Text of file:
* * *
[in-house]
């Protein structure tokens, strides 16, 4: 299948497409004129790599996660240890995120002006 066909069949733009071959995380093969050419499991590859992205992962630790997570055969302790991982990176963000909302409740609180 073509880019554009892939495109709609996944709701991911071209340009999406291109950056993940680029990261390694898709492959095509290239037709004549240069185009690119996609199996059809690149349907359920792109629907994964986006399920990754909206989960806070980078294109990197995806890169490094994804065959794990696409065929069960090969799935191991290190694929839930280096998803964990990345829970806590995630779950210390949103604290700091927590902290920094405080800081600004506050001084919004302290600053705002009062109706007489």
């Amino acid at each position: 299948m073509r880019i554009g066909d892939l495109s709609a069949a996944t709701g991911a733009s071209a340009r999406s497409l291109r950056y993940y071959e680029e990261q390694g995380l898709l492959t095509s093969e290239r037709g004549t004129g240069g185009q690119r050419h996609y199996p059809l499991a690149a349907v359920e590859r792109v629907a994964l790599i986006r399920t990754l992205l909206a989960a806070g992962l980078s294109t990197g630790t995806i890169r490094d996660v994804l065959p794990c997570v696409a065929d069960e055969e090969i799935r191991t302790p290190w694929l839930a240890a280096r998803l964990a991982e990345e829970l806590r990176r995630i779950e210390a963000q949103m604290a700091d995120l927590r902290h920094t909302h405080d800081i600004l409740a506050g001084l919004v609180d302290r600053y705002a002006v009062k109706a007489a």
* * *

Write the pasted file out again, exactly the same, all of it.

[in-house]
């Protein structure tokens, strides 16, 4: 299948497409004129790599996660240890995120002006 066909069949733009071959995380093969050419499991590859992205992962630790997570055969302790991982990176963000909302409740609180 073509880019554009892939495109709609996944709701991911071209340009999406291109950056993940680029990261390694898709492959095509290239037709004549240069185009690119996609199996059809690149349907359920792109629907994964986006399920990754909206989960806070980078294109990197995806890169490094994804065959794990696409065929069960090969799935191991290190694929839930280096998803964990990345829970806590995630779950210390949103604290700091927590902290920094405080800081600004506050001084919004302290600053705002009062109706007489």
């Amino acid at each position: 299948m073509r880019i554009g066909d892939l495109s709609a069949a996944t709701g991911a733009s071209a340009r999406s497409l291109r950056y993940y071959e680029e990261q390694g995380l898709l492959t095509s093969e290239r037709g004549t004129g240069g185009q690119r050419h996609y199996p059809l499991a690149a349907v359920e590859r792109v629907a994964l790599i986006r399920t990754l992205l909206a989960a806070g992962l980078s294109t990197g630790t995806i890169r490094d996660v994804l065959p794990c997570v696409a065929d069960e055969e090969i799935r191991t302790p290190w694929l839930a240890a280096r998803l964990a991982e990345e829970l806590r990176r995630i779950e210390a963000q949103m604290a700091d995120l927590r902290h920094t909302h405080d800081i600004l409740a506050g001084l919004v609180d302290r600053y705002a002006v009062k109706a007489a």